…The green rush, the green rush, we bear it along,
To the church of our village with triumph and song,
We strew the cold chancel and kneel on it there,
While its fresh odours rise with our voices in prayer.
Hark the peal from the old tower in praise of it rings,
Let us seek the green rush by the green woodland springs.Letitia Elizabeth Landon (1802-1838), “The Rush-Bearing at Ambleside”
Welcome, and happy August! It’s been over a year (!) since I’ve shared some thoughts on my little blog, but I’m aiming to change that. As social media continues to change, and as the algorithms encourage artists to focus on being “content creators,” I find that keeping pace with it can feel a bit like running on a treadmill…and that leaves me feeling deflated. I’d rather use it more deliberately and mindfully, which, for me, means more sparingly. Can you relate?
So, though I’ll still be hopping onto Instagram to share and connect with you lovely friends, my time spent there will be more limited – instead, I’ll be sharing art primarily on my blog and through my newsletter, the Hearthstone Post. If you have a blog, newsletter, or Etsy shop, please be sure to let me know, so I can follow your work there, too!
Now, onto a recent rabbit hole I dove into…
You know how much I love liturgical celebrations of yesteryear…all these lovely little traditions and celebrations dotted throughout the calendar, filled with so much meaning & symbolism, and so beautifully embodying the sacramental principle. I’d love to bring them all back! So many, like the tradition of rushbearing, have long fallen by the wayside – though there are still a handful of rushbearing festivals active today!
Historically, Churches and other buildings had hard, cold dirt floors. To provide some warmth and comfort to parishioners in a time before pews were used, rushes (Acorus calamus), mixed with aromatic flowers & herbs, were strewn on the church floor. The flowers added both a fresh, wonderful scent, as well as some natural insect-repellent.
This tradition was steadily more formalized & adopted by the Church in the form of an annual festival, usually held near the feast day of the parish’s patron saint. Townsfolk would harvest rushes (or purchase them), and bring them to the church in the form of a lovely, flower-bedecked procession.
As often happens with church-based events, the annual rush-strewing took on a celebratory aspect, giving a devotional spin to a practical occasion, and bringing the rushes to the church, or ‘rush-bearing’, became a major festival in which the whole community could join.Steve Roud, The English Year
Some parishes later used a rushcart – a wooden cart stacked high with rush bundles, and tinkling with trinkets like cups – and these celebrations had an even livelier atmosphere.
She who leads the procession is styled the Queen, and carries in her hand a large garland, and the rest usually have nosegays. The Queen then goes and places her garland upon the pulpit, where it remains till after next Sunday, the rest then strew their rushes upon the bottom of the pews, and at the church door they are met by a fiddler, who plays before them to the public house, where the evening is spent in all kinds of rustic merriment.From an 18th century description of Grasmere, as quoted in Steve Roud’s “The English Year”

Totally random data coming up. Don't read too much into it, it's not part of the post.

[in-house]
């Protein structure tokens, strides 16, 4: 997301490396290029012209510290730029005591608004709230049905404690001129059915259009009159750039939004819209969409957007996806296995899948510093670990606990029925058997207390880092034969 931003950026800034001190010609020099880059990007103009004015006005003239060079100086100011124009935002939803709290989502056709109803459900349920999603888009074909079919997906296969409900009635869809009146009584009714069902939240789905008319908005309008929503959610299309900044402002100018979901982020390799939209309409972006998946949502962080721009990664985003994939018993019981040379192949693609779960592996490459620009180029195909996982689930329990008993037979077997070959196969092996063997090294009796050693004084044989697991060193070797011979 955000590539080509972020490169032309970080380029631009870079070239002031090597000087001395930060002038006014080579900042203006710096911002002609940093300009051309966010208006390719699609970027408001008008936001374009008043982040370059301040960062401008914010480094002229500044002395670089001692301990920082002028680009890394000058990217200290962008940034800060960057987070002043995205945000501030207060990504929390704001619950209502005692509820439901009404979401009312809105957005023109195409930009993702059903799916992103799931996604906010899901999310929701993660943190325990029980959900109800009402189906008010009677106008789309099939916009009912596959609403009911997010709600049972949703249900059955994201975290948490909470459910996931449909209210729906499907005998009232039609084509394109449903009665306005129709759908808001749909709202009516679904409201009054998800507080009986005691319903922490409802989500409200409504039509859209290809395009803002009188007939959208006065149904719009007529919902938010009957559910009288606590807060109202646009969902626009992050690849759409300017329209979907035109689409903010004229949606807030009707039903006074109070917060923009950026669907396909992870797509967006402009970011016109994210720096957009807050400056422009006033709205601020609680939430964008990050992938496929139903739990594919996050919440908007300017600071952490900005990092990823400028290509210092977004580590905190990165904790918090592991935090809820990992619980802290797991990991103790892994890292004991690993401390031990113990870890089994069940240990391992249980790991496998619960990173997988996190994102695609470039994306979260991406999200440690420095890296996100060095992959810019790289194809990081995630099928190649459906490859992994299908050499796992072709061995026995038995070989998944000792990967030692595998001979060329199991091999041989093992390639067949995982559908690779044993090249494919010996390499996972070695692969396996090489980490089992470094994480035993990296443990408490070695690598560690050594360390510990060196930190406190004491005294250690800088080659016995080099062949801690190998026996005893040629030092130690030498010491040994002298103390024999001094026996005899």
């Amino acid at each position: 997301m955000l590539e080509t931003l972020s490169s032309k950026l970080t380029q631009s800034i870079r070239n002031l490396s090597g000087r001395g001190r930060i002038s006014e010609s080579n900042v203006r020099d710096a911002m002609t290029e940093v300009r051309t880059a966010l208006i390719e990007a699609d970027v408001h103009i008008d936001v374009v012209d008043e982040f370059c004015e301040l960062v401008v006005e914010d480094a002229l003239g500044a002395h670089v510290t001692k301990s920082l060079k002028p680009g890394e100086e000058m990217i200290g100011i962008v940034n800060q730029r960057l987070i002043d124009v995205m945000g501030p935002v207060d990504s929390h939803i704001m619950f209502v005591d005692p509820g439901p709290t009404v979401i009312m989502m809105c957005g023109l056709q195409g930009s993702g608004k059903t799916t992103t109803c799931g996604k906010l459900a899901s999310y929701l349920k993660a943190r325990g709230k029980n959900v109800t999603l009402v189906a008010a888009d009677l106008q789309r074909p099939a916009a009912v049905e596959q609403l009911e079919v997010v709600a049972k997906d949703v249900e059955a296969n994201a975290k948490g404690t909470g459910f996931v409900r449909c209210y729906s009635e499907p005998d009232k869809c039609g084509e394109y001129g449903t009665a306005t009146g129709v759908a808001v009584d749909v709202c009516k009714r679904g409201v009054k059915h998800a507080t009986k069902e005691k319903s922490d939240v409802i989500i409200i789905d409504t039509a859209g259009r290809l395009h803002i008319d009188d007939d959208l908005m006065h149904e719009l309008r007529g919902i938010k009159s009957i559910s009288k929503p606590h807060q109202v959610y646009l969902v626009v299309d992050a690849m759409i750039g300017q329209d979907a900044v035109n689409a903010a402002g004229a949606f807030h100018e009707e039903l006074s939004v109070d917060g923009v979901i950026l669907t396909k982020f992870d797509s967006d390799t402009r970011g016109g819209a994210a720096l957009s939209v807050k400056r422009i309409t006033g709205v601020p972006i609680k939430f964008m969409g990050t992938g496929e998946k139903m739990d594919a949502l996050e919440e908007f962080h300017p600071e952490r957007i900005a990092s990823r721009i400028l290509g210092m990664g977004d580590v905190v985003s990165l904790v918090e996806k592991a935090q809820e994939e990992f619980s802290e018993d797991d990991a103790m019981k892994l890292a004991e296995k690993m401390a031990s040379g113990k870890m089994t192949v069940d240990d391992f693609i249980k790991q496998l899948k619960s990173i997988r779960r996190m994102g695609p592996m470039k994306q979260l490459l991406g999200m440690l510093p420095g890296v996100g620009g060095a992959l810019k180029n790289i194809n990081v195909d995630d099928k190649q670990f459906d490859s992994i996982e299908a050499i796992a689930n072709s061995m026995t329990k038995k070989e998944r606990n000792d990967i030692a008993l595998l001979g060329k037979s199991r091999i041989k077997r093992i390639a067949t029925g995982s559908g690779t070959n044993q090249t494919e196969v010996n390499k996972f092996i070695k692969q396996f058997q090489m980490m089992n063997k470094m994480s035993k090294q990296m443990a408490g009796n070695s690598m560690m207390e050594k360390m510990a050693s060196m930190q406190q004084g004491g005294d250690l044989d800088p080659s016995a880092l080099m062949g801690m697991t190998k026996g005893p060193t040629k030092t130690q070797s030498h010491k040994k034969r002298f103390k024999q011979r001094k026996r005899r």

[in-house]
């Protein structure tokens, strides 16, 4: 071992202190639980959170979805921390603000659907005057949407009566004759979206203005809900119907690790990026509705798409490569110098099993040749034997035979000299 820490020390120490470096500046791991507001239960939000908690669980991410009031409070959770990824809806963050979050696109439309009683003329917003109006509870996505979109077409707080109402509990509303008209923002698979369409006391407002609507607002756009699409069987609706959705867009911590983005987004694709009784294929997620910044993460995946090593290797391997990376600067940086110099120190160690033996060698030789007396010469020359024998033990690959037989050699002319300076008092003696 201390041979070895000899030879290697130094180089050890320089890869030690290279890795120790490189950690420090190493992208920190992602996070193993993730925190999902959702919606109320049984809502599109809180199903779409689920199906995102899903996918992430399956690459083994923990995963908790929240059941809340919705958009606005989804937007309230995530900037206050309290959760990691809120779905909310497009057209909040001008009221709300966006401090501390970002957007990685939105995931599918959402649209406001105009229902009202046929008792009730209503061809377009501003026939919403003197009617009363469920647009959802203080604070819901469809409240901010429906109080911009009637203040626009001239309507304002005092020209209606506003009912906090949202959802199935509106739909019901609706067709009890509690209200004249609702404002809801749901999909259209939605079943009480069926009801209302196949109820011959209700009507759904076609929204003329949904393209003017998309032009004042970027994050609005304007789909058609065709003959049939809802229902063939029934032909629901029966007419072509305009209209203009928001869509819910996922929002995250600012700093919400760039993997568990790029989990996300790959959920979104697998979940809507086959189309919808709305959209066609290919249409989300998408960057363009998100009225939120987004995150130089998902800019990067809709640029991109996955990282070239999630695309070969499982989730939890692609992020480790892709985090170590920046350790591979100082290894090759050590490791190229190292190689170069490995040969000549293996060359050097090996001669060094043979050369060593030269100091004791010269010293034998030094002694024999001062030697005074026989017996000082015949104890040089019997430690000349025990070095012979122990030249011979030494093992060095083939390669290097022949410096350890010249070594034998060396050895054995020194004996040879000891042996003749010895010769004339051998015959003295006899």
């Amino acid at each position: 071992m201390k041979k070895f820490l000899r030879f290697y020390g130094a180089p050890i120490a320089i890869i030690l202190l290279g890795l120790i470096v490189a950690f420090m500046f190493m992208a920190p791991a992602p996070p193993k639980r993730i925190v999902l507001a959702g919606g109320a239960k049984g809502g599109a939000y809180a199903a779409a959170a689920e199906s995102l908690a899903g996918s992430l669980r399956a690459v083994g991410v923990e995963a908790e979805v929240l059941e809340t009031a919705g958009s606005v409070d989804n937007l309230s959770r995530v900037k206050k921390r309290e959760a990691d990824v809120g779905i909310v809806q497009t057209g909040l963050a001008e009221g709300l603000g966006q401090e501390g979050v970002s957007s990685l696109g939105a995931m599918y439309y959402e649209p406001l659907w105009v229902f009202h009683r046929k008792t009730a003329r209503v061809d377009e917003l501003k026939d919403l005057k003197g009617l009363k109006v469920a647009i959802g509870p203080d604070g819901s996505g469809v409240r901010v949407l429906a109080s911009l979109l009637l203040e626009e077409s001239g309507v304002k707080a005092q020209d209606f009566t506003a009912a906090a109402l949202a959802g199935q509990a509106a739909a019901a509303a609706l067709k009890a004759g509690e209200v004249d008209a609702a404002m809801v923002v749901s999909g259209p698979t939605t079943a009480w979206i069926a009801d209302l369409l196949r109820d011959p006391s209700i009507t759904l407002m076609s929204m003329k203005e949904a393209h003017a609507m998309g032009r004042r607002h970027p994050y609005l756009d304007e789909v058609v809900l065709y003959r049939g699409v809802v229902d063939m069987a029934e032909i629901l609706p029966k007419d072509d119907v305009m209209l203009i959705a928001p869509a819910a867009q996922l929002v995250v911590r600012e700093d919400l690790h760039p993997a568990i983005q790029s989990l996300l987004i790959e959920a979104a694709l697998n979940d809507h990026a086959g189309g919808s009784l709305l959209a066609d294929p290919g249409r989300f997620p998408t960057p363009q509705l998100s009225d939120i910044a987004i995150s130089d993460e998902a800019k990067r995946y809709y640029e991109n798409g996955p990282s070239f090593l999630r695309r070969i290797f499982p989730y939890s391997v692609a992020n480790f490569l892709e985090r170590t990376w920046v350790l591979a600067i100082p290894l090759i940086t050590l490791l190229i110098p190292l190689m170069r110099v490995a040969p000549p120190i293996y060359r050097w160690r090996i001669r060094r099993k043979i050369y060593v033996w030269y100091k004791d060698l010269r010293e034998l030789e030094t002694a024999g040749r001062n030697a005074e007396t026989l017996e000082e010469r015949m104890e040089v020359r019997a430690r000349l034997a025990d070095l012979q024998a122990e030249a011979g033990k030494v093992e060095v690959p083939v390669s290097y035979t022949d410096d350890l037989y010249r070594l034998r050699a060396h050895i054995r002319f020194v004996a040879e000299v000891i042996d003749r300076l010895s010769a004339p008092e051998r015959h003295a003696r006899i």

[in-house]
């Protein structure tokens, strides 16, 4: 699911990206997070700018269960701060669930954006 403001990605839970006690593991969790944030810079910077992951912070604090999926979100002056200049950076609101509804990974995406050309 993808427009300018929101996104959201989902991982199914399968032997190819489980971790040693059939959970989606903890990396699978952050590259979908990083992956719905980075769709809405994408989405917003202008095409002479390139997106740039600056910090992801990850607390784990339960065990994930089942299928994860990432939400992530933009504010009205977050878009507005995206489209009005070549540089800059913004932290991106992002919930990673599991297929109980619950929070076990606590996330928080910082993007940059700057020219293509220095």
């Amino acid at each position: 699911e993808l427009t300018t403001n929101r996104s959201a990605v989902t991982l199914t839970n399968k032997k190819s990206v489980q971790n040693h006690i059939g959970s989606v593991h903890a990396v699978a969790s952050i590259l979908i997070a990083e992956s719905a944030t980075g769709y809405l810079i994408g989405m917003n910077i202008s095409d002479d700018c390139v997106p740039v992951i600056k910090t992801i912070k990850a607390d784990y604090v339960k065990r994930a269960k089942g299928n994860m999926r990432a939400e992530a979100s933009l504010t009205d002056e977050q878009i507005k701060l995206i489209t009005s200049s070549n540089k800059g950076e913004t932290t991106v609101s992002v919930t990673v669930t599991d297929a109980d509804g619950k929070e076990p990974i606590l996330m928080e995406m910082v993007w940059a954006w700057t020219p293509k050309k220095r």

In delving into this beautiful tradition, I found the anecdotes in these books to be so helpful in setting the scene of rushbearing. When I mentioned to my friend Heather that I was doing a deep-dive into this now-obscure festival, she pointed me in the direction of an absolutely delightful BBC series (and its accompanying book) called Tudor Monastery Farm. Have you seen this show yet? If not, if you’re in for a treat!! It’s become a favorite of mine. Historian Ruth Goodman, along with archaeologists Peter Ginn & Tom Pinfold, step into the life of Tudor-era farmers. With all the inspiring skills & traditions they explored and shared, harvesting rushes was among them!
I created a few little Vignette drawings inspired by this sweet festival, and I also painted a rush-bearing elk, his antlers bedecked in heather. I was inspired by Medieval illuminations, as well as stained glass windows. Here are a few pictures of the process:
Besides giving the Church a fresh strewing every feast day, it was in olden times customary to deck it with boughs and flowers; and as the flowers used at festivals were originally selected because they happened to be in bloom then, so in time they came to be associated therewith.Richard Folkard, “Plant Lore, Legends, and Lyrics”
I decided to get a sense of what rush-harvesting was like, so for a fun project with the kids, we harvested a few stalks of our local equivalent (which I think is broadfruit bur-reed, Sparganium eurycarpum?), which are drying & waiting to be plaited.
Closing the sacred Book which long has fedWilliam Wordsworth, “Rural Ceremony”
Our meditations, give we to a day
Of annual joy one tributary lay;
This day, when, forth by rustic music led,
The village Children, while the sky is red
With evening lights, advance in long array
Through the still churchyard, each with garland gay,
That, carried sceptre-like, o’ertops the head
Of the proud Bearer. To the wide church-door,
Charged with these offerings which their fathers bore
For decoration in the Papal time,
The innocent procession softly moves:–
The spirit of Laud is pleased in heaven’s pure clime,
And Hooker’s voice the spectacle approves!
I hope you’ve enjoyed this little journey into rushbearing! I’ll shortly be re-opening my Etsy shop, and you’ll find some festive rushbearing art in it.
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Thanks so much for joining me here as I wake this little ol’ blog up from hibernation!